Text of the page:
Healthcare Spending

Opposition politician Vladimir Milov is running a series of blog posts on Russia’s recently published 3-year draft budget. His most recent article focuses on proposed health care expenditures.

Milov first condemns the cynicism of the Regime in its exploitation of its newly minted “constitutional majority”.

“Shortly after the elections (to do so earlier was dangerous, for obvious reasons) the Ministry of Finance published a draft three-year budget through 2020.”

There are a lot of horrible things in the draft budget, Milov writes, saying that he will continue to analyze them in future posts. But, he continues, “without exaggeration, the most anti-national and simply criminal plot is the planned radical reduction in healthcare expenditures.”

“Let’s just look at why we have such a high mortality rate in the country. Every year nearly 2 million people in Russia die, and the reasons for two-thirds of the deaths are cardiovascular disease and oncology (cancer).”

Milov includes a pie chart from Rosstat (the State Statistics Office) showing that 48.7% of deaths in 2015 were from cardiovascular disease, while another 15.7% were from cancer.


“Therefore, it would seem that the State from all of its resources should spend the most significant share [of the budget] to reduce the mortality of its citizens from the most life-threatening diseases of Russians. Especially since… we are far behind developed countries [technologically].”

But what does our State do instead, he asks. With a budget of 13 trillion rubles, they cut the programs that would help these people.

“Now these programs will be as low as only a few hundred million rubles a year…”

And meanwhile, the security services and the bureaucracy will get about 50% of the budget.

“This catastrophic cut in funding for these programs in fact can only be interpreted in one way – die, citizens, as you wish. We have the budget deficit, geopolitics, Syria, the fight against the US, and you have your cancer and your heart, and this is your problem, we are not responsible.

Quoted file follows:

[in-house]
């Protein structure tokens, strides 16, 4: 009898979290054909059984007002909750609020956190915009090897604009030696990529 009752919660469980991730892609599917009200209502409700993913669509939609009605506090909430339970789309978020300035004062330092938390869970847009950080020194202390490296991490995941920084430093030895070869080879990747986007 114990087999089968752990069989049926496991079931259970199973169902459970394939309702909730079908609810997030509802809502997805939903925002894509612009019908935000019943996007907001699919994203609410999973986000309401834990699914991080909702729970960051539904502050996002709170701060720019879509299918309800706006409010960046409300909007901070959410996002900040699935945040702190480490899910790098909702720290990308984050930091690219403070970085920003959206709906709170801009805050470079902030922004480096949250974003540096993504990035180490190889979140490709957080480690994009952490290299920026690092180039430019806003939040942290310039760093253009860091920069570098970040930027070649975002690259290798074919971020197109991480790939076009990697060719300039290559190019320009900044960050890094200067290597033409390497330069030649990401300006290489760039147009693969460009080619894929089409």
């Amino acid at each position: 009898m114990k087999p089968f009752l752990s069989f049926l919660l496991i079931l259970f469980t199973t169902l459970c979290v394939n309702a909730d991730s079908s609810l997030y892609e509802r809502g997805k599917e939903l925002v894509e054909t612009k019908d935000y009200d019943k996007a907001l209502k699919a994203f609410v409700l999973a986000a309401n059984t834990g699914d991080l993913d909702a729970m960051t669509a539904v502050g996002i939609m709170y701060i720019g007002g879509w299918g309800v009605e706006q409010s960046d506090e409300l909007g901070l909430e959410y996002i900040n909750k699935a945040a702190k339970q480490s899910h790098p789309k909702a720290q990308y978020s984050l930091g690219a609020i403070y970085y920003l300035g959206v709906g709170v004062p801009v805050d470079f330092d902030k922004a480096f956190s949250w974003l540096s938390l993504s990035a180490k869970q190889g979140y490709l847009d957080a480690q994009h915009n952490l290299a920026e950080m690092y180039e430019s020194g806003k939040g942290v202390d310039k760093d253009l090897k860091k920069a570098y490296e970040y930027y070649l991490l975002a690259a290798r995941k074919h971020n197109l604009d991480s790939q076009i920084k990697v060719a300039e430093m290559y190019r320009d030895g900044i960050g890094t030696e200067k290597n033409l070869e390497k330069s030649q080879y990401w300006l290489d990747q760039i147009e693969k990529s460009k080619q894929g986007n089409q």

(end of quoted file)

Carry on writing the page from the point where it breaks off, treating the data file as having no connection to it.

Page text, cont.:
In general, the share of spending on health care in the budget will be greatly reduced in the next three years.”

And instead:

“All responsibility for healthcare will be shoved into the regions, whose budgets are in deficit and debt and simply do not have the money for it… and even those [regions] who have money are cutting back on medical expenses, like Sobyanin [the governor of Moscow region].”

The budget anticipates spending 113 billion rubles less on healthcare next year compared to this year, a slight increase in 2018, and another drop in 2019.

“Compare these pitiful numbers to, for example, the cost of the army, although in 2017 they are proposing to reduce [their share] from 4 trillion rubles to 3 trillion, but it is still ten times more than the authorities proposed to spend on health care. Or the 2 trillion [ruble] expenditure on the security services, the police, the National Guard, etc. (“National Security and Law Enforcement”), these costs, by the way, unlike the military, they do not plan to cut.”

Milov concludes:

“At the same time, by all possible international standards, medicine Russia is greatly underfunded – in terms of health care expenditure as a share of GDP, we hang out somewhere in the region of 80-90th place in the world, behind not only developed countries, Ukraine or Moldova, but also even a dozen African countries. You can be sure that a new round of decline in spending on medicine will throw us to the end of the world ranking of health financing, on par with Nigeria, Papua New Guinea, and the Democratic Republic of Congo, where they spend 3-4% of GDP.”


One thought on “Healthcare Spending

  1. Pingback: Russia’s Economy: A Primer – Nina Jobe

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